“But what does that mean?” thought Rama, bewildered. “Am I god? Or am I a man? How do I act in the world? Do other people see me as god? Am I always right or do I make mistakes, like other humans? How do I live the rest of my life now that I know that I am god?”

Why these gaps, though?

While I love Sattar’s stylistic ease, I find certain omissions and alterations in the retelling unnecessary and sometimes hard to agree with. While these instances make little or no difference to the larger narrative, there are some finer points of dharma that, in my opinion, warrant attention. It is hard to bypass the subject of dharma, after all, when one speaks of the Ramayana. Indeed the Valmiki Ramayana with its difficult questions and choices is also considered a dharma shastra.

In the same interview referred to above, Sattar says: “…I tried to tell the story as honestly as I could. The uncomfortable parts remain uncomfortable, the fun parts remain fun.”

I only disagree in that not all the uncomfortable parts have remained so. Perhaps Sattar does not consider these details necessary or important enough for children; perhaps it is her eagerness to paint Rama in a good light; or perhaps as a scholar she knows certain parts to be interpolations and hence avoids them. Consider the following cases:

In Sattar’s version, Rama does not kill the demoness, Tataka, but only disarms and incapacitates her. In the original story, Rama is quite hesitant to kill a woman (demon) but does it anyway on his guru’s orders. Sattar has left it at the point of hesitation. Underlining the conflicting dharmas of obeying one’s teacher and killing a woman is important to this episode and the building of Rama’s character. But violence against women is an uncomfortable subject, and Sattar has chosen to sidestep it.

The next is an instance of “women’s empowerment”, so to speak, that has also been skipped in Sattar’s story. That Sita had lifted the famed Pinaka bow of Shiva as a child finds no mention in this book. We only see Rama dazzle the assembly with a show of strength as he picks up and breaks the bow. I wonder why Sattar let go that one opportunity to uphold Sita as a strong heroine in the eyes of many a little girl.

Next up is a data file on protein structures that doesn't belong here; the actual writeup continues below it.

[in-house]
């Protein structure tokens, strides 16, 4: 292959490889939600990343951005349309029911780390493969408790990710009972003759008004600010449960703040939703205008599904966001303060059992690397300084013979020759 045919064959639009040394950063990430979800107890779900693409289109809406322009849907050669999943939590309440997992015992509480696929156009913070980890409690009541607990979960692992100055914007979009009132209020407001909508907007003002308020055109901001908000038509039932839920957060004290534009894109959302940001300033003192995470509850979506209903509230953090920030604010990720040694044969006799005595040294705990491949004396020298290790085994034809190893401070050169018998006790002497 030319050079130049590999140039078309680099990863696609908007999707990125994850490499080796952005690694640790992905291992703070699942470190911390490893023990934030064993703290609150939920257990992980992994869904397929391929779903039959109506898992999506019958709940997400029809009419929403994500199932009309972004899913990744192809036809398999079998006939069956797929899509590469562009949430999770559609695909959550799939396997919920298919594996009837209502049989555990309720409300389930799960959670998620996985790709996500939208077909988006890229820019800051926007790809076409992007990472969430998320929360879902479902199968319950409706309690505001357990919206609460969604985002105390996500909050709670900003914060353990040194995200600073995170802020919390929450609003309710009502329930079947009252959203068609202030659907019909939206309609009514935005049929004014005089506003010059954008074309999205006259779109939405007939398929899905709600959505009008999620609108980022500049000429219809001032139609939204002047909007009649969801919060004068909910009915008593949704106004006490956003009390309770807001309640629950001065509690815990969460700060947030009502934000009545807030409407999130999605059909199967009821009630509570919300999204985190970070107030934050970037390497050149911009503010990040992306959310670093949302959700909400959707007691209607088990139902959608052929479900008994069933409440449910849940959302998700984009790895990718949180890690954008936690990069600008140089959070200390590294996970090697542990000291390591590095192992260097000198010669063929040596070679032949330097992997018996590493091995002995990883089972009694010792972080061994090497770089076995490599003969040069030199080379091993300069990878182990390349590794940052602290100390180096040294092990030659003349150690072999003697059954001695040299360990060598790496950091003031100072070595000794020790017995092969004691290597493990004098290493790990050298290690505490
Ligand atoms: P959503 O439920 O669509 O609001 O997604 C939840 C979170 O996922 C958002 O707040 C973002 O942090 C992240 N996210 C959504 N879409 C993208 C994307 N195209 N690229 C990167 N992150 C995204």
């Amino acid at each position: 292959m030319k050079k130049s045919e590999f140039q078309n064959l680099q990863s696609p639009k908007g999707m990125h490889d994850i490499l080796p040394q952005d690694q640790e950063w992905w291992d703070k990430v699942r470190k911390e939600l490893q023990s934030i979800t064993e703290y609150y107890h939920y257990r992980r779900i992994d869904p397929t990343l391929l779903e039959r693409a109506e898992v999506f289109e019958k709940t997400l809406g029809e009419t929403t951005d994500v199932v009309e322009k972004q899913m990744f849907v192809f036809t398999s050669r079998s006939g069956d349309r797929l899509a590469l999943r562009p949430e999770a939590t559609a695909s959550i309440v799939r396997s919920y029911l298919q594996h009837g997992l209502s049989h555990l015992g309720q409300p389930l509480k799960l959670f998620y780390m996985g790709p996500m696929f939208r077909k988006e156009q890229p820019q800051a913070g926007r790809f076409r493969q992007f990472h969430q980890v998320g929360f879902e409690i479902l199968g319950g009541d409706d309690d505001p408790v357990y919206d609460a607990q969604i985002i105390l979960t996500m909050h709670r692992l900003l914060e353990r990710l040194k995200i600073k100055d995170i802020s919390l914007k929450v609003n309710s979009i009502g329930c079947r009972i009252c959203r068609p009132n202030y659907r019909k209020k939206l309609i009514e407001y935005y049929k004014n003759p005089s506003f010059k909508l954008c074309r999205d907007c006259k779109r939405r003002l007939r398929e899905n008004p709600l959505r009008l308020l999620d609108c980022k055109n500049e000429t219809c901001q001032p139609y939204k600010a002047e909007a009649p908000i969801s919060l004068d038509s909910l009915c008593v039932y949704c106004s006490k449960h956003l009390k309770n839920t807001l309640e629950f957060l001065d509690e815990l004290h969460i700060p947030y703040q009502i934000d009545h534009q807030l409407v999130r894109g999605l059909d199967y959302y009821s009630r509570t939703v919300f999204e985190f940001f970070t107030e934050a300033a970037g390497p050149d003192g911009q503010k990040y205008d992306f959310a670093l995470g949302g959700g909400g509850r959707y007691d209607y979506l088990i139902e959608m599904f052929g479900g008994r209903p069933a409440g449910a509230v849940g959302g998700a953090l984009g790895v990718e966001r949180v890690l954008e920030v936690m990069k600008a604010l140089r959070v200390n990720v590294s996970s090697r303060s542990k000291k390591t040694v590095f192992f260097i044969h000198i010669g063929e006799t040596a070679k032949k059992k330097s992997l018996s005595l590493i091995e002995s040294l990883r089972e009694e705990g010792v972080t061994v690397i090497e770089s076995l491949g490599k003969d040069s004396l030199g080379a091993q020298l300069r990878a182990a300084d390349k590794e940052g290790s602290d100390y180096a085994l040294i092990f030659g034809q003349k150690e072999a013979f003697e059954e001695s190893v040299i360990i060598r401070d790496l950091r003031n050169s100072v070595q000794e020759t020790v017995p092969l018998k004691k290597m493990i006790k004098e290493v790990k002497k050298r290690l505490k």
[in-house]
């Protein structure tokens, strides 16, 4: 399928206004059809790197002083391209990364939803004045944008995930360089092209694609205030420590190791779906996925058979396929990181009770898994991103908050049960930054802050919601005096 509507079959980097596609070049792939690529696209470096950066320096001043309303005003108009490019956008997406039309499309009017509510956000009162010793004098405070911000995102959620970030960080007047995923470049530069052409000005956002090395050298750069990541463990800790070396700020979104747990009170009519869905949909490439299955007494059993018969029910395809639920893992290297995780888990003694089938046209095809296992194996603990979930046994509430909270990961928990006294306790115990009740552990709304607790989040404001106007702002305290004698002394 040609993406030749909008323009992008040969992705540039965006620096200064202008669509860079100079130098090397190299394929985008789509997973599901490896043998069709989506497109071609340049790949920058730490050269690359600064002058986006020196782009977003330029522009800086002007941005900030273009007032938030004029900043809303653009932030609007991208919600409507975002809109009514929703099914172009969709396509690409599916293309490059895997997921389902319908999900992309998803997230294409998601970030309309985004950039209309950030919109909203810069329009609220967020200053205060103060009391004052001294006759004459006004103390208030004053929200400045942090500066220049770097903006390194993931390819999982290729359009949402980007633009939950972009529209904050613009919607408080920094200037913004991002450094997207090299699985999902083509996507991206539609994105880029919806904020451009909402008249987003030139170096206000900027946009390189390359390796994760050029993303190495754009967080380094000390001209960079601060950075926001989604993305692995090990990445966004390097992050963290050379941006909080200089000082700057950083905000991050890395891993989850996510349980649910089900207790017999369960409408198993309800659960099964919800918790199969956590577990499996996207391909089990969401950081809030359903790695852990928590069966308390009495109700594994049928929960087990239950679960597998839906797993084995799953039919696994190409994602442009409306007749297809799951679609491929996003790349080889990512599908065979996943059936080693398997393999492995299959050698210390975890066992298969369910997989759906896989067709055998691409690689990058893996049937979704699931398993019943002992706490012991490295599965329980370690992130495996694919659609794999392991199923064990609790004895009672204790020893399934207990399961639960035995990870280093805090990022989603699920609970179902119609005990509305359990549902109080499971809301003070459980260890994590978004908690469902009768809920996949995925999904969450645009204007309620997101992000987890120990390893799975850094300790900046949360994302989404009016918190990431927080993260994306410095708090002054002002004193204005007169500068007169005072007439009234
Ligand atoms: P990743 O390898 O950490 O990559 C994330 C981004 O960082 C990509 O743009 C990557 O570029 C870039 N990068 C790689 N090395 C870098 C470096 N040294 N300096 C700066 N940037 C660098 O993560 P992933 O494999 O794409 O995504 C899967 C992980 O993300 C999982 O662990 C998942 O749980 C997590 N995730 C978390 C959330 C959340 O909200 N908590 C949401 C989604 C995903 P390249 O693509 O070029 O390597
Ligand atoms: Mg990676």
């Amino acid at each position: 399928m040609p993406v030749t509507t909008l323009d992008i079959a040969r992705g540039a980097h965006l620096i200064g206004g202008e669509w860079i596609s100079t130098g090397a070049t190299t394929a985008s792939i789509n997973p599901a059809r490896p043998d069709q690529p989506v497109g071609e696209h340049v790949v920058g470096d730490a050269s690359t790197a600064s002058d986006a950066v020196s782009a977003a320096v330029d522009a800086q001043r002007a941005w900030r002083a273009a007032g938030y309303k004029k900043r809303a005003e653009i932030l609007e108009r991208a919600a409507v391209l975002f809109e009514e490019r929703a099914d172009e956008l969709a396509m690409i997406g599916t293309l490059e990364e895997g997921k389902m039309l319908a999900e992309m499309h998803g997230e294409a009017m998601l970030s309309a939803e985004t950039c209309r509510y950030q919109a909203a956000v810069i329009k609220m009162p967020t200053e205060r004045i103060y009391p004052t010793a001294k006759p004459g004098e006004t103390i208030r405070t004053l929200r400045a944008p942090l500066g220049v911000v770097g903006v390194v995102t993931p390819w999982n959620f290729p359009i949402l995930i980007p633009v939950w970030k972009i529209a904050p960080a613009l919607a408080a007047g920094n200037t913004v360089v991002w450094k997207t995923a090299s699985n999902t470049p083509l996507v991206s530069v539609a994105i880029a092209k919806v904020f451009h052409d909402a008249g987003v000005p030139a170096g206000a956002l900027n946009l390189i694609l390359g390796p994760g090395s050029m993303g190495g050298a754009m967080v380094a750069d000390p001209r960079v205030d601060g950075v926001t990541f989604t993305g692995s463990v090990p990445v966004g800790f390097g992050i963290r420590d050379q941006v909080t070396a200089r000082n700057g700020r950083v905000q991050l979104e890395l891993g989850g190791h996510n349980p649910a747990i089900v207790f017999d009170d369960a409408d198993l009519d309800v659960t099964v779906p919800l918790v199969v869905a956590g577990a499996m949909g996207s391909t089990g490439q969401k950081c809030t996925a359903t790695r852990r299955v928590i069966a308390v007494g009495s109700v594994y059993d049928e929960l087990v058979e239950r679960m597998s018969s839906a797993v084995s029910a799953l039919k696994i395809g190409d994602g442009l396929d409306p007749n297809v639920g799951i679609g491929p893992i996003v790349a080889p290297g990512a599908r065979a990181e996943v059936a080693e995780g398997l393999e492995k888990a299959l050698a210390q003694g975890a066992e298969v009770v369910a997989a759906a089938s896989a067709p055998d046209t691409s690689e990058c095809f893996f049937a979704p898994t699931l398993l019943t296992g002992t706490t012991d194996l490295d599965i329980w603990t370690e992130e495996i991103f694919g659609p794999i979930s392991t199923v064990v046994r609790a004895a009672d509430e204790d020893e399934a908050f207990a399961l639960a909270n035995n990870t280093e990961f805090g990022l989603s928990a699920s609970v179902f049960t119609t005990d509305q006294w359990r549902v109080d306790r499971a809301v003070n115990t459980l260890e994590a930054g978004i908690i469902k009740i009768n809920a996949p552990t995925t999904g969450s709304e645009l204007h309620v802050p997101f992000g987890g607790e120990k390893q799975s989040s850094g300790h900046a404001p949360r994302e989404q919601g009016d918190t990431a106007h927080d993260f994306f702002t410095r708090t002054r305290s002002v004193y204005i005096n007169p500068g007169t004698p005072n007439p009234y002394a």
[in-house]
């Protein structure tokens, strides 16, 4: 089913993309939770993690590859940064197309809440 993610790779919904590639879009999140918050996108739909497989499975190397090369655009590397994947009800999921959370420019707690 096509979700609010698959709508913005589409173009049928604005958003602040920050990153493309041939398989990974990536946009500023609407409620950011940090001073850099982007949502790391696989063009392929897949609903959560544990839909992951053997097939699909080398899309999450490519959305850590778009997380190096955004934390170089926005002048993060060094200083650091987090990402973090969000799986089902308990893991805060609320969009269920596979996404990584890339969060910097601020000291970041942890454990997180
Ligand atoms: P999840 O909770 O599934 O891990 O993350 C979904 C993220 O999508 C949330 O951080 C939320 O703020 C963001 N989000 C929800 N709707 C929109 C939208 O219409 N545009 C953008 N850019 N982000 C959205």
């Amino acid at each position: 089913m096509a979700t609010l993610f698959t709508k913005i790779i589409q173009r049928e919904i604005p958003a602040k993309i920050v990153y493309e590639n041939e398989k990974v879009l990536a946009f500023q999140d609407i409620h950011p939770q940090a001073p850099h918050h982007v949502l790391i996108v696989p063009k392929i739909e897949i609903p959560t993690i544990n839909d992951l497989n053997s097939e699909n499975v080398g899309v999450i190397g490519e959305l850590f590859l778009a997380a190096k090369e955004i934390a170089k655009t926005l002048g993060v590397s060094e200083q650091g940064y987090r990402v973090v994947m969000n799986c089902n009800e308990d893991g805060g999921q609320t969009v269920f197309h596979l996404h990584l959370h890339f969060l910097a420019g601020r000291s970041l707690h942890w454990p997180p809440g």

The omission that follows is once again with respect to another female character. When Ravana’s sister, the rakshasi Shurpanakha, approaches the Ayodhan princes, Rama almost immediately tells Lakshmana to cut off her nose and ears. That the brothers have fun at her expense before meting out the punishment is missing in Sattar’s retelling.

Here, especially, I don’t see it as the omission of a mere nuance. It is the trigger point of the war, a very important point in the gender discourse, and an episode with plenty of greys. I don’t quite agree with the way Sattar has reduced it to a black and white episode – a matter of good man punish bad woman.

The last example of an alteration is seriously baffling. It occurs in the chapter King Rama of this book (Uttara Kanda in the original), when Rama tells Lakshmana to abandon Sita in the forest for fear of gossip. Valmiki’s Lakshmana takes Sita to the woods and regretfully tells her about Rama’s decision. But Sattar’s Lakshman runs away when an unsuspecting Sita stops to have a drink of water! Why strip Lakshmana of grace and make Sita look more like a victim than she is already?

We ought not to remove every thorn before we hand over the roses of legacy to our children. That said, Sattar’s Ramayana for Children is rather sweet.

Ramayana for Children, Arshia Sattar, illustrated by Sonali Zohra, Juggernaut Books.